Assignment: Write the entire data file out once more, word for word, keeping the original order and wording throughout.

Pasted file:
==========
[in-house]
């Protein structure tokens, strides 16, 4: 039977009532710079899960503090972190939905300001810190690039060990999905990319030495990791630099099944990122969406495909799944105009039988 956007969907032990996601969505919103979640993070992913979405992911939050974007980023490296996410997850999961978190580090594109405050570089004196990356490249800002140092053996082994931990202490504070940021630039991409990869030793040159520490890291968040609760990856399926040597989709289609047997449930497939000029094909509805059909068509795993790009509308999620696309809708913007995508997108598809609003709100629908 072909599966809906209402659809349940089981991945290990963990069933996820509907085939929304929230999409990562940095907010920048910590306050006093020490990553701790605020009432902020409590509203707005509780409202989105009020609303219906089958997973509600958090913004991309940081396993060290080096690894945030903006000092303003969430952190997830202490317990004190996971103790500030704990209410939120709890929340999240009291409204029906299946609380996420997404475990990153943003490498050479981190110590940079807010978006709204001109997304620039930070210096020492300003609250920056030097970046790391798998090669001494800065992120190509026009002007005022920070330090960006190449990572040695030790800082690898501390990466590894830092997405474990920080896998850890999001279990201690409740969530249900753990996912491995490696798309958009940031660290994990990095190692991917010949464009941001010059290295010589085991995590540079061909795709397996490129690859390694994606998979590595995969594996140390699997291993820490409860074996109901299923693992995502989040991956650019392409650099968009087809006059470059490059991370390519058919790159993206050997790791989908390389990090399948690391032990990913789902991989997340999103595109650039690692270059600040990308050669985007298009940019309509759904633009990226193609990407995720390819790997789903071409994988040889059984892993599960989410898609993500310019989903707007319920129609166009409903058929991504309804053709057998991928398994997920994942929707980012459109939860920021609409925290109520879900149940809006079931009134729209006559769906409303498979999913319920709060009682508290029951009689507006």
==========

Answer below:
[in-house]
């Protein structure tokens, strides 16, 4: 039977009532710079899960503090972190939905300001810190690039060990999905990319030495990791630099099944990122969406495909799944105009039988 956007969907032990996601969505919103979640993070992913979405992911939050974007980023490296996410997850999961978190580090594109405050570089004196990356490249800002140092053996082994931990202490504070940021630039991409990869030793040159520490890291968040609760990856399926040597989709289609047997449930497939000029094909509805059909068509795993790009509308999620696309809708913007995508997108598809609003709100629908 072909599966809906209402659809349940089981991945290990963990069933996820509907085939929304929230999409990562940095907010920048910590306050006093020490990553701790605020009432902020409590509203707005509780409202989105009020609303219906089958997973509600958090913004991309940081396993060290080096690894945030903006000092303003969430952190997830202490317990004190996971103790500030704990209410939120709890929340999240009291409204029906299946609380996420997404475990990153943003490498050479981190110590940079807010978006709204001109997304620039930070210096020492300003609250920056030097970046790391798998090669001494800065992120190509026009002007005022920070330090960006190449990572040695030790800082690898501390990466590894830092997405474990920080896998850890999001279990201690409740969530249900753990996912491995490696798309958009940031660290994990990095190692991917010949464009941001010059290295010589085991995590540079061909795709397996490129690859390694994606998979590595995969594996140390699997291993820490409860074996109901299923693992995502989040991956650019392409650099968009087809006059470059490059991370390519058919790159993206050997790791989908390389990090399948690391032990990913789902991989997340999103595109650039690692270059600040990308050669985007298009940019309509759904633009990226193609990407995720390819790997789903071409994988040889059984892993599960989410898609993500310019989903707007319920129609166009409903058929991504309804053709057998991928398994997920994942929707980012459109939860920021609409925290109520879900149940809006079931009134729209006559769906409303498979999913319920709060009682508290029951009689507006």